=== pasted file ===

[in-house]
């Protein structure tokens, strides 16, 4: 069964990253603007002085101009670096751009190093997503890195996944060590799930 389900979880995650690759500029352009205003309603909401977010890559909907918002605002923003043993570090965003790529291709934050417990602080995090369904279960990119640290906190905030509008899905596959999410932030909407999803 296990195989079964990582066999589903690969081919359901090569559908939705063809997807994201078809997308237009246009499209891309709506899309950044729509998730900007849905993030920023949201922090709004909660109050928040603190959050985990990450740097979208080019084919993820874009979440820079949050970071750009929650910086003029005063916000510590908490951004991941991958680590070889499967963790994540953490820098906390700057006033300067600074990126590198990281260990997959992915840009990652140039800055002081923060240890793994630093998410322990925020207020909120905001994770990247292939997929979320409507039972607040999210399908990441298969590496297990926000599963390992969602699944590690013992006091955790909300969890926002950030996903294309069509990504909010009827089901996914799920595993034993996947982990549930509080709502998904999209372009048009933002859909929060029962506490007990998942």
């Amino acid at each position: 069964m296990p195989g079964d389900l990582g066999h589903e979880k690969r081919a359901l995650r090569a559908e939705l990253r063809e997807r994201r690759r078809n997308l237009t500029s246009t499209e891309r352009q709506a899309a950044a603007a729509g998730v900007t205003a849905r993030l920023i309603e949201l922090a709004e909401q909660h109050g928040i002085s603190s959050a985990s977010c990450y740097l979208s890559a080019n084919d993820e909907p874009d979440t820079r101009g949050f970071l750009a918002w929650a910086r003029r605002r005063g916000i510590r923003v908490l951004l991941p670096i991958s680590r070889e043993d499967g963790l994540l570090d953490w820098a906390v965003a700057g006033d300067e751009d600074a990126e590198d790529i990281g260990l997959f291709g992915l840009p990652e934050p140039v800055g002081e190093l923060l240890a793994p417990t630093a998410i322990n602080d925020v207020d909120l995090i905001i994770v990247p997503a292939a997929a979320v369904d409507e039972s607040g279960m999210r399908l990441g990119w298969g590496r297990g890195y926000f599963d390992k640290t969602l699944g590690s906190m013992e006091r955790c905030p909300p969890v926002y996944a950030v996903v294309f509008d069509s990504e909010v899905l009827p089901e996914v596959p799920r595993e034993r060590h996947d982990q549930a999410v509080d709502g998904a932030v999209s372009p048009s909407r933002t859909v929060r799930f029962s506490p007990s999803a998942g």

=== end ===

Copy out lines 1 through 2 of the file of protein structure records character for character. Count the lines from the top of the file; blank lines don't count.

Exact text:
[in-house]
């Protein structure tokens, strides 16, 4: 069964990253603007002085101009670096751009190093997503890195996944060590799930 389900979880995650690759500029352009205003309603909401977010890559909907918002605002923003043993570090965003790529291709934050417990602080995090369904279960990119640290906190905030509008899905596959999410932030909407999803 296990195989079964990582066999589903690969081919359901090569559908939705063809997807994201078809997308237009246009499209891309709506899309950044729509998730900007849905993030920023949201922090709004909660109050928040603190959050985990990450740097979208080019084919993820874009979440820079949050970071750009929650910086003029005063916000510590908490951004991941991958680590070889499967963790994540953490820098906390700057006033300067600074990126590198990281260990997959992915840009990652140039800055002081923060240890793994630093998410322990925020207020909120905001994770990247292939997929979320409507039972607040999210399908990441298969590496297990926000599963390992969602699944590690013992006091955790909300969890926002950030996903294309069509990504909010009827089901996914799920595993034993996947982990549930509080709502998904999209372009048009933002859909929060029962506490007990998942």